Alignment: Wizened elders are usually chaotic neutral, an attitude born of solitary watching. Those who
become druids are more likely to be neutral, neutral good, or neutral evil. Particularly bitter individuals drift
toward neutral evil or even chaotic evil behavior, especially in extreme old age.
Wizened elders consider themselves the last, lonely defenders against the creep of "civilization" into their
wastes. They consider treants to be distant and overly soft cousins who abandoned them to inhospitable
lands. They are indifferent to hostile toward most other races, although they are more likely to be
communicative with druids. Uldras (Frostburn 38) share their environment, and wizened elders consider
these arctic fey to be kindred spirits (though the gentle uldras might not agree).
In general, religion isn't important in their lives. Those who are spiritually inclined usually follow druidic or
shamanistic paths, though a few might offer prayers to grim winter deities. Wizened elder druids are more
adventuresome than most of their kin and are the most likely to form partnerships with uldras or other druids.
Life is hard. Life is cold. These basic tenets of wizened elders' existence influence their outlook and values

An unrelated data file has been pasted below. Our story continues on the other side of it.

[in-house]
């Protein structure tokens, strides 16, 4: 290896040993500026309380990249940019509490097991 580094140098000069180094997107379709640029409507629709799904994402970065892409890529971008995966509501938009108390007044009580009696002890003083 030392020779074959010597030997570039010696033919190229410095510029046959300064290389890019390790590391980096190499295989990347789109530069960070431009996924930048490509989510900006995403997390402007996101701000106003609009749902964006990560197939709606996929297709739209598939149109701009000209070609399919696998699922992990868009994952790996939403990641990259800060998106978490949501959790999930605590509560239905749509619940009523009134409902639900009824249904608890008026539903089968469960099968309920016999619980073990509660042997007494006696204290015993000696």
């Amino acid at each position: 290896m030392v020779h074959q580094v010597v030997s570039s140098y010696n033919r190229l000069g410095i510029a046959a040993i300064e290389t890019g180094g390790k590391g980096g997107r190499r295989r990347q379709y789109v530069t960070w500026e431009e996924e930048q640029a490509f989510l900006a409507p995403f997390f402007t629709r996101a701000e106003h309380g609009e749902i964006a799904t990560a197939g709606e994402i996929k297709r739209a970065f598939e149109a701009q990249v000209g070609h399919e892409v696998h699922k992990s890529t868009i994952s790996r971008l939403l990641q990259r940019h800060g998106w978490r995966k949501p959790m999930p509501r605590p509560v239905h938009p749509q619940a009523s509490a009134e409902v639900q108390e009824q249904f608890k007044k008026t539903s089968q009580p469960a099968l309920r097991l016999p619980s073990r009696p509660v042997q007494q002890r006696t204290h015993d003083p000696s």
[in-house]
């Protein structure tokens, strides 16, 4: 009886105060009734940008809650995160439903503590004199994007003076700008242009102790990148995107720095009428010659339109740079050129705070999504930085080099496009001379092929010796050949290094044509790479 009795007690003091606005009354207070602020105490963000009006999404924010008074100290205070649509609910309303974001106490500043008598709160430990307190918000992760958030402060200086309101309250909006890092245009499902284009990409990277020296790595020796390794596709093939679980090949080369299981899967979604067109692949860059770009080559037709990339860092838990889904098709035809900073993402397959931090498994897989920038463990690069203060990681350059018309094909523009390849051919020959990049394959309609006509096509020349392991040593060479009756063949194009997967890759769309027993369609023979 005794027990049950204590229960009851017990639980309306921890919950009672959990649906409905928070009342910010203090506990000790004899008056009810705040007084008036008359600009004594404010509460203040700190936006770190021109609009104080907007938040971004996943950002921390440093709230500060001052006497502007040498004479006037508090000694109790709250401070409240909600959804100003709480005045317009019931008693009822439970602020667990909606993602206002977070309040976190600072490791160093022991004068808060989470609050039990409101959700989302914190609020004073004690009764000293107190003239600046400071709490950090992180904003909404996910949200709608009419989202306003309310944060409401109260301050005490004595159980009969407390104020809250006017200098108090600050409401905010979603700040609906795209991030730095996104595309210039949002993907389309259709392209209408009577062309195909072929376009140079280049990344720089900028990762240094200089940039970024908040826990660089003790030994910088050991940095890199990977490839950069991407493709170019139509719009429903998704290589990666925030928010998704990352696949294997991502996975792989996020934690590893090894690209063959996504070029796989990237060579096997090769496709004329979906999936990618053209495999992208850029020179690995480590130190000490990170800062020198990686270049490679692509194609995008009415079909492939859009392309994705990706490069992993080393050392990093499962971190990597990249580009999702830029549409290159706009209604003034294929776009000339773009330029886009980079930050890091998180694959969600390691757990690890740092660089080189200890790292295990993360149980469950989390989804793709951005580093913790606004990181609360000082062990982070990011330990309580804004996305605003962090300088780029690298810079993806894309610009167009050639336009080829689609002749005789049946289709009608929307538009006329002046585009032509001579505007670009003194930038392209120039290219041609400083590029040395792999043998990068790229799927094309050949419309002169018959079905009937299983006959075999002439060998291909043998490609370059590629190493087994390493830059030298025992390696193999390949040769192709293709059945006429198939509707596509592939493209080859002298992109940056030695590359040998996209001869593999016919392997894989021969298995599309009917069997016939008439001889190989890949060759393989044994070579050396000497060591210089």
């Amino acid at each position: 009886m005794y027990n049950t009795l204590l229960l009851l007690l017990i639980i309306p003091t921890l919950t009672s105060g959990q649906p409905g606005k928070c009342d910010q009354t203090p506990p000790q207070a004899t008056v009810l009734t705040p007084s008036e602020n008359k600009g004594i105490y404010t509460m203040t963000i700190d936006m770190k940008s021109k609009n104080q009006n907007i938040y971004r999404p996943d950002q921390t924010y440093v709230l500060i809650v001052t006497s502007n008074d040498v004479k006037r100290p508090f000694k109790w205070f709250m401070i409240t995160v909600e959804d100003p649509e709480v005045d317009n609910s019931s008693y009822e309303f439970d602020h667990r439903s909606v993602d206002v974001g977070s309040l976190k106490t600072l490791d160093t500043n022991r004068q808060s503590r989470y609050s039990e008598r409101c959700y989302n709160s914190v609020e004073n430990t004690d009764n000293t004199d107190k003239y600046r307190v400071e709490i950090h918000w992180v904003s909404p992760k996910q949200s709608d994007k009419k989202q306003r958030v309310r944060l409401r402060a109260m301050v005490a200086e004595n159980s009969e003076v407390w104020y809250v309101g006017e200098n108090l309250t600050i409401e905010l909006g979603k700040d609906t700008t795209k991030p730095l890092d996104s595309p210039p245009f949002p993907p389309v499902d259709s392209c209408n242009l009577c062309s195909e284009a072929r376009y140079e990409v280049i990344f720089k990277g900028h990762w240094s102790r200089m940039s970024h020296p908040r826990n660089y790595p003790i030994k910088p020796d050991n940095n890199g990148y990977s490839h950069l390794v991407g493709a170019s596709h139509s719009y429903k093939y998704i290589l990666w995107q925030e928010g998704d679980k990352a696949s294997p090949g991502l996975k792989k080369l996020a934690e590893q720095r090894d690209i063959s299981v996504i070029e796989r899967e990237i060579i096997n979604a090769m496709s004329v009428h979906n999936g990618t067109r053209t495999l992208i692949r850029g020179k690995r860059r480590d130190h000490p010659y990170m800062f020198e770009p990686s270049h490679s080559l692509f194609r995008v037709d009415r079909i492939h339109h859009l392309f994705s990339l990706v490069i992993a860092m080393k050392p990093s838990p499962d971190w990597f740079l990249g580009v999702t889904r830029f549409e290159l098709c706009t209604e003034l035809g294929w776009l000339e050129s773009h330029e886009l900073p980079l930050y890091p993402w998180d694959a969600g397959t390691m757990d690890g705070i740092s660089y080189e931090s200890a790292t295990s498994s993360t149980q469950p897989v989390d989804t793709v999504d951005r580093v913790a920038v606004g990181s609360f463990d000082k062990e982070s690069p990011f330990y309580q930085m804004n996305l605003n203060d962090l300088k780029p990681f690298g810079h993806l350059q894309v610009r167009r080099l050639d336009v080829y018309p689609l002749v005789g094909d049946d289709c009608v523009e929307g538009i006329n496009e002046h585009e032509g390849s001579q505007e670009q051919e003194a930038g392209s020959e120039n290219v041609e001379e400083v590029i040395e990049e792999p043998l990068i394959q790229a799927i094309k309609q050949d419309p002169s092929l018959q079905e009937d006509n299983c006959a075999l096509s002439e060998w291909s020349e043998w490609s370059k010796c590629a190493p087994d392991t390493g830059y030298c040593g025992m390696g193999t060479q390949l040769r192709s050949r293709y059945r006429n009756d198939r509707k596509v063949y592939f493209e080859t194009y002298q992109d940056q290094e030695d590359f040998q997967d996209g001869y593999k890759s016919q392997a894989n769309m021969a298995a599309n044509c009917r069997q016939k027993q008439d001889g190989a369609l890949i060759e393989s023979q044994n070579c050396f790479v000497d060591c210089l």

system. They have no patience with any (including their own kind) who cannot survive a harsh environment.
Their scions quickly learn to defend themselves against predation.
Each wizened elder is a nation unto itself. Central government is unknown to these grim folk, and it isn't
necessary when they are so few and widely scattered. Within a copse, authority naturally goes to the eldest.
Wizened elders who become druids often assume leadership roles; they are usually the oldest as well.
Wizened elders have standard treasure for their Challenge Rating, about 600 gp, usually consisting of
equipment and coins dropped by creatures they have overcome. Such items might be partly grown over by
an elder's bark.
Druid levels stack with a wizened elder's Hit Dice for the purpose of its entangle and speak with plants
abilities. Racial Hit Dice do not stack with druid levels for spellcasting.
Wizened elder clerics usually worship Telchur (Frostburn 43). His domains are Air, Chaos, Cold*, Strength,
and Winter*. His favored weapon is the shortspear or shortbow.
*Domain described on page 85 of Frostburn.
Level Adjustment: +3.
Wizened elders inhabit cold, forbidding wastes, such as Narfell and Icewind Dale, or sometimes the high
slopes of mountain ranges. Occasionally a Harper travels to speak to these lonely sentinels about the
activities of evil beings in their lands. Some Uthgardt barbarians share the same region and pay respect to
the ancient treefolk. A small offshoot of the Grandfather Tree tribe is dedicated to protecting the elders.
Characters with ranks in Knowledge (nature) can learn more about wizened elders. When a character
makes a successful skill check, the following lore is revealed, including the information from lower DCs.
Knowledge (Nature)
DC Result
12 This creature is a wizened elder, an arctic relative of treants. This result reveals all plant traits.
17 A wizened elder's tough hide is difficult to penetrate with piercing or bludgeoning weapons.
22 Wizened elders can cause nearby plants to animate and entangle their enemies.
27 While the animated plants entangle the elders' foes, the elders can walk through such areas without